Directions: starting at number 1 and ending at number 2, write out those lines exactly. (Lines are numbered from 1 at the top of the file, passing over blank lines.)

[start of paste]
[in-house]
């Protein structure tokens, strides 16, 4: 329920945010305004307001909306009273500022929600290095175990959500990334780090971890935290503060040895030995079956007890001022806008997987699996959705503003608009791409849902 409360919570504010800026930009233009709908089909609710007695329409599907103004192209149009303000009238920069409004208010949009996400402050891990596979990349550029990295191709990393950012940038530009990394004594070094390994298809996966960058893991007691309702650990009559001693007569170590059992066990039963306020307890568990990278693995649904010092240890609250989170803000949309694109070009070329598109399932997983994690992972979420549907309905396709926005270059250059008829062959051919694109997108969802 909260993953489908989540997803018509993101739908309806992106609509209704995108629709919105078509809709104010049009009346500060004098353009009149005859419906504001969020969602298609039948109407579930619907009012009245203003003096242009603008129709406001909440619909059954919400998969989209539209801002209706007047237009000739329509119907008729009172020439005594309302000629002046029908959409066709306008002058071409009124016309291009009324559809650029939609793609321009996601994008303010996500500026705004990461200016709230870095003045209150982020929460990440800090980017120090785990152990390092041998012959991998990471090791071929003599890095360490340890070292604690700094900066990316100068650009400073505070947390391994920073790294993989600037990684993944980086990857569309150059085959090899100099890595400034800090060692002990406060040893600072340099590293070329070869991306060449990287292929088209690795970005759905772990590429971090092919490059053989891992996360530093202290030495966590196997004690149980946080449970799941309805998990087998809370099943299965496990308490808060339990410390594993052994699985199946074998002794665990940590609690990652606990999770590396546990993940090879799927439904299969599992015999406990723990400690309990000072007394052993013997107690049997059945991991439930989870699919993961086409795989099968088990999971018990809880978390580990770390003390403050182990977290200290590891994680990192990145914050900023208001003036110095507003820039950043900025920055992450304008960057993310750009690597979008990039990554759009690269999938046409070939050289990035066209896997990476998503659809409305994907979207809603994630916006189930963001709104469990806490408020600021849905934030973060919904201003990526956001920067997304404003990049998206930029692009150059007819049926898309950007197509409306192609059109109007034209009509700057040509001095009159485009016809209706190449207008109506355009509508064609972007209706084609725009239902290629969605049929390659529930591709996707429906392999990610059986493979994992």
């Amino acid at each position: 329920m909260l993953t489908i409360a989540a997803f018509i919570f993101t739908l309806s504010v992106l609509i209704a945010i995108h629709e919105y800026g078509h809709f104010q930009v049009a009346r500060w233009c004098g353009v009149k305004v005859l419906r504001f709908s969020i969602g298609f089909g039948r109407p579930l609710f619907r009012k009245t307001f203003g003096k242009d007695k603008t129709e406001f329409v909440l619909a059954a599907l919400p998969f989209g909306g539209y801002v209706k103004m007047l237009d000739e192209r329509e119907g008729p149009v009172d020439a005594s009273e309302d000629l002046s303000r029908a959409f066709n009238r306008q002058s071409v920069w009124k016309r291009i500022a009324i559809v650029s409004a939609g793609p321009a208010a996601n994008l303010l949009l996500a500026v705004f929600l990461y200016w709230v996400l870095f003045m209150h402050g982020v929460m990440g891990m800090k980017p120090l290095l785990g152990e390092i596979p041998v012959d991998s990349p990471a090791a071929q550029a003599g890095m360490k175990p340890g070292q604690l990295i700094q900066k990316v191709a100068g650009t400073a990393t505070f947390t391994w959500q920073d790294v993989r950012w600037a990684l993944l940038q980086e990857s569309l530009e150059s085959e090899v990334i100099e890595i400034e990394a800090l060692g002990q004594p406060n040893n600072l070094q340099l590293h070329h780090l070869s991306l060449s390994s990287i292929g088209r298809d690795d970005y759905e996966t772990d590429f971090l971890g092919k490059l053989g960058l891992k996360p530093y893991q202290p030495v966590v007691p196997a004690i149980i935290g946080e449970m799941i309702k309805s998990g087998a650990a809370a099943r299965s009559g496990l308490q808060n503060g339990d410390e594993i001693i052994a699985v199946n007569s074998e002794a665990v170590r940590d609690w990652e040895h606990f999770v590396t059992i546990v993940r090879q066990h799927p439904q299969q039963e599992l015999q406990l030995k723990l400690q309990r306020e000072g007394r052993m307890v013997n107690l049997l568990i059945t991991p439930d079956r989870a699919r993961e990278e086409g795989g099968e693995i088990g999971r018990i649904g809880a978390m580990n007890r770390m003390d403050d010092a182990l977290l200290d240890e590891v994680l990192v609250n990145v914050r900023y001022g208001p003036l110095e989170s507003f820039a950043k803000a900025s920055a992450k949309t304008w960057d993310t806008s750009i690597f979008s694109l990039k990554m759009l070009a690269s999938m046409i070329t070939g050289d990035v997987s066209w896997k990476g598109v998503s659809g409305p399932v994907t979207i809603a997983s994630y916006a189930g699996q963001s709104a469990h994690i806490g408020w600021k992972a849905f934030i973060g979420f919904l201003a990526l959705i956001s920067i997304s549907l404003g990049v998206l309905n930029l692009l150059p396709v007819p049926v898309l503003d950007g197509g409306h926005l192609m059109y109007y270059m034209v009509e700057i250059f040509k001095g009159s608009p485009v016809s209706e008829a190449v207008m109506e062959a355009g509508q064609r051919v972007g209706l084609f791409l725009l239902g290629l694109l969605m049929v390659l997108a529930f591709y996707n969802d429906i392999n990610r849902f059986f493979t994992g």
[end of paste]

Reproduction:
[in-house]
């Protein structure tokens, strides 16, 4: 329920945010305004307001909306009273500022929600290095175990959500990334780090971890935290503060040895030995079956007890001022806008997987699996959705503003608009791409849902 409360919570504010800026930009233009709908089909609710007695329409599907103004192209149009303000009238920069409004208010949009996400402050891990596979990349550029990295191709990393950012940038530009990394004594070094390994298809996966960058893991007691309702650990009559001693007569170590059992066990039963306020307890568990990278693995649904010092240890609250989170803000949309694109070009070329598109399932997983994690992972979420549907309905396709926005270059250059008829062959051919694109997108969802 909260993953489908989540997803018509993101739908309806992106609509209704995108629709919105078509809709104010049009009346500060004098353009009149005859419906504001969020969602298609039948109407579930619907009012009245203003003096242009603008129709406001909440619909059954919400998969989209539209801002209706007047237009000739329509119907008729009172020439005594309302000629002046029908959409066709306008002058071409009124016309291009009324559809650029939609793609321009996601994008303010996500500026705004990461200016709230870095003045209150982020929460990440800090980017120090785990152990390092041998012959991998990471090791071929003599890095360490340890070292604690700094900066990316100068650009400073505070947390391994920073790294993989600037990684993944980086990857569309150059085959090899100099890595400034800090060692002990406060040893600072340099590293070329070869991306060449990287292929088209690795970005759905772990590429971090092919490059053989891992996360530093202290030495966590196997004690149980946080449970799941309805998990087998809370099943299965496990308490808060339990410390594993052994699985199946074998002794665990940590609690990652606990999770590396546990993940090879799927439904299969599992015999406990723990400690309990000072007394052993013997107690049997059945991991439930989870699919993961086409795989099968088990999971018990809880978390580990770390003390403050182990977290200290590891994680990192990145914050900023208001003036110095507003820039950043900025920055992450304008960057993310750009690597979008990039990554759009690269999938046409070939050289990035066209896997990476998503659809409305994907979207809603994630916006189930963001709104469990806490408020600021849905934030973060919904201003990526956001920067997304404003990049998206930029692009150059007819049926898309950007197509409306192609059109109007034209009509700057040509001095009159485009016809209706190449207008109506355009509508064609972007209706084609725009239902290629969605049929390659529930591709996707429906392999990610059986493979994992």